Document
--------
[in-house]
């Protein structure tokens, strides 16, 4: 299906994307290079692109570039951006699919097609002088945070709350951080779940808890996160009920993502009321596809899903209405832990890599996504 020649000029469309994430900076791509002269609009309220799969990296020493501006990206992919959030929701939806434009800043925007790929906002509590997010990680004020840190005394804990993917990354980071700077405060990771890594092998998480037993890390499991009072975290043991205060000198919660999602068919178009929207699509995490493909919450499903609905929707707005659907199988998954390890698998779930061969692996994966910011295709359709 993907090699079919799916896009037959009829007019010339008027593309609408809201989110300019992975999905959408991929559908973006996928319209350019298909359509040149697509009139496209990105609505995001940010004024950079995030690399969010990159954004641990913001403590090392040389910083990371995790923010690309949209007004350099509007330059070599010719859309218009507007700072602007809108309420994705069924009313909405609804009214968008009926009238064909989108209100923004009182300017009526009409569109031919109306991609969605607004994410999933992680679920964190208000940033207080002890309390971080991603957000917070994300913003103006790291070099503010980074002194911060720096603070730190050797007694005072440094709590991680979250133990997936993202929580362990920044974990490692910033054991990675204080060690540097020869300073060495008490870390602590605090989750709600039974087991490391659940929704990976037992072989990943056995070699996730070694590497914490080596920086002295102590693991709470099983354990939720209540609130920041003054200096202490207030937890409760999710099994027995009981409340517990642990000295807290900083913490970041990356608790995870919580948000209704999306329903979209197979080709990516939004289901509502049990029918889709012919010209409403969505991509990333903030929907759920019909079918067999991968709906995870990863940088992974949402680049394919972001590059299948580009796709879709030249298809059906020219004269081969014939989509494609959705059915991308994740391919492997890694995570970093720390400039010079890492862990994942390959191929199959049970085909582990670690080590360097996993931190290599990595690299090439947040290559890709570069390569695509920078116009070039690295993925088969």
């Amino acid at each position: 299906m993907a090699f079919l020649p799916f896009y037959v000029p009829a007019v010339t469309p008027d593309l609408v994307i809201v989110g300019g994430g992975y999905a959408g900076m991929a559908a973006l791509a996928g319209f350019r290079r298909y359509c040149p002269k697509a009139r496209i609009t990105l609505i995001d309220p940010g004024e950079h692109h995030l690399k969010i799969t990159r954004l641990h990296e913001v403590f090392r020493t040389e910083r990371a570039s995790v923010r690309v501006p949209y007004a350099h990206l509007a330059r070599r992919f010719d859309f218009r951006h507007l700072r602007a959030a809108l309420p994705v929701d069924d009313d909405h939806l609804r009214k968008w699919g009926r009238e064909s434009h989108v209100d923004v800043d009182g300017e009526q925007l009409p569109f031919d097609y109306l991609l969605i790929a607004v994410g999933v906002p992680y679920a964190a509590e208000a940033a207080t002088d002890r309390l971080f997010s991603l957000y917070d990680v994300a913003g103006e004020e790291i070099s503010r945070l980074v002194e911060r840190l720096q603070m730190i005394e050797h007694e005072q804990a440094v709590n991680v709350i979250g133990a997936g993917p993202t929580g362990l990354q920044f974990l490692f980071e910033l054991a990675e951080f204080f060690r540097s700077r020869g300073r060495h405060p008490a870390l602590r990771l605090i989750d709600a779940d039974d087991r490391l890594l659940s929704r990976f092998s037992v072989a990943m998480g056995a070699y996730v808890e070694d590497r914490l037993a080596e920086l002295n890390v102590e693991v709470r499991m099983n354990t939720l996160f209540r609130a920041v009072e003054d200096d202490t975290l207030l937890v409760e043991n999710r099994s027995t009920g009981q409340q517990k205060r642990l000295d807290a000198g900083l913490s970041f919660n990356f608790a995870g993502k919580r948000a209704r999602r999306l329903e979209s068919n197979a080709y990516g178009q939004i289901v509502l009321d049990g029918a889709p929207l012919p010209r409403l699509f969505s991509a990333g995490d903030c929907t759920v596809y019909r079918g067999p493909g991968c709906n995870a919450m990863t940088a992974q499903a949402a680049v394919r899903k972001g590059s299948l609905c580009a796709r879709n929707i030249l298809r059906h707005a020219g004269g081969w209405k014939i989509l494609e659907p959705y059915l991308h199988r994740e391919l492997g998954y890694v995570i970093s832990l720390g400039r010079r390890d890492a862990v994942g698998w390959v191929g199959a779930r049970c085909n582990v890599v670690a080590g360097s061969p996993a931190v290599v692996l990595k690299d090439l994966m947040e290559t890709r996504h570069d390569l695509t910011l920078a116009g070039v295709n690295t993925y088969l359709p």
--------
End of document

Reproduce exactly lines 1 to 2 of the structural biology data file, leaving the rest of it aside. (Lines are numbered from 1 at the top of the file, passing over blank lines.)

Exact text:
[in-house]
């Protein structure tokens, strides 16, 4: 299906994307290079692109570039951006699919097609002088945070709350951080779940808890996160009920993502009321596809899903209405832990890599996504 020649000029469309994430900076791509002269609009309220799969990296020493501006990206992919959030929701939806434009800043925007790929906002509590997010990680004020840190005394804990993917990354980071700077405060990771890594092998998480037993890390499991009072975290043991205060000198919660999602068919178009929207699509995490493909919450499903609905929707707005659907199988998954390890698998779930061969692996994966910011295709359709 993907090699079919799916896009037959009829007019010339008027593309609408809201989110300019992975999905959408991929559908973006996928319209350019298909359509040149697509009139496209990105609505995001940010004024950079995030690399969010990159954004641990913001403590090392040389910083990371995790923010690309949209007004350099509007330059070599010719859309218009507007700072602007809108309420994705069924009313909405609804009214968008009926009238064909989108209100923004009182300017009526009409569109031919109306991609969605607004994410999933992680679920964190208000940033207080002890309390971080991603957000917070994300913003103006790291070099503010980074002194911060720096603070730190050797007694005072440094709590991680979250133990997936993202929580362990920044974990490692910033054991990675204080060690540097020869300073060495008490870390602590605090989750709600039974087991490391659940929704990976037992072989990943056995070699996730070694590497914490080596920086002295102590693991709470099983354990939720209540609130920041003054200096202490207030937890409760999710099994027995009981409340517990642990000295807290900083913490970041990356608790995870919580948000209704999306329903979209197979080709990516939004289901509502049990029918889709012919010209409403969505991509990333903030929907759920019909079918067999991968709906995870990863940088992974949402680049394919972001590059299948580009796709879709030249298809059906020219004269081969014939989509494609959705059915991308994740391919492997890694995570970093720390400039010079890492862990994942390959191929199959049970085909582990670690080590360097996993931190290599990595690299090439947040290559890709570069390569695509920078116009070039690295993925088969």